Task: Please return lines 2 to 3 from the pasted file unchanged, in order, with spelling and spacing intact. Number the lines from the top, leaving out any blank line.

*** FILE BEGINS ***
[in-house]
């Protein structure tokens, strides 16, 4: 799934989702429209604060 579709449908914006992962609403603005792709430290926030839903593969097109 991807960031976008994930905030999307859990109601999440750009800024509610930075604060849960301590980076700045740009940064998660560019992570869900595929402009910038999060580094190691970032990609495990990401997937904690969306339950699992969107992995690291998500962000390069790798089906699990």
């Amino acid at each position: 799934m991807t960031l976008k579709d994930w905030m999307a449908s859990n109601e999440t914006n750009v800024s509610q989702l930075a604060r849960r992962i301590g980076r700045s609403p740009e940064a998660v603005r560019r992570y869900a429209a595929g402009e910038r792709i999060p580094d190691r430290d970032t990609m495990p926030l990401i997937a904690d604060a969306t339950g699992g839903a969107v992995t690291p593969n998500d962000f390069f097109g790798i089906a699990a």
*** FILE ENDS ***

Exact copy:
């Protein structure tokens, strides 16, 4: 799934989702429209604060 579709449908914006992962609403603005792709430290926030839903593969097109 991807960031976008994930905030999307859990109601999440750009800024509610930075604060849960301590980076700045740009940064998660560019992570869900595929402009910038999060580094190691970032990609495990990401997937904690969306339950699992969107992995690291998500962000390069790798089906699990």
């Amino acid at each position: 799934m991807t960031l976008k579709d994930w905030m999307a449908s859990n109601e999440t914006n750009v800024s509610q989702l930075a604060r849960r992962i301590g980076r700045s609403p740009e940064a998660v603005r560019r992570y869900a429209a595929g402009e910038r792709i999060p580094d190691r430290d970032t990609m495990p926030l990401i997937a904690d604060a969306t339950g699992g839903a969107v992995t690291p593969n998500d962000f390069f097109g790798i089906a699990a």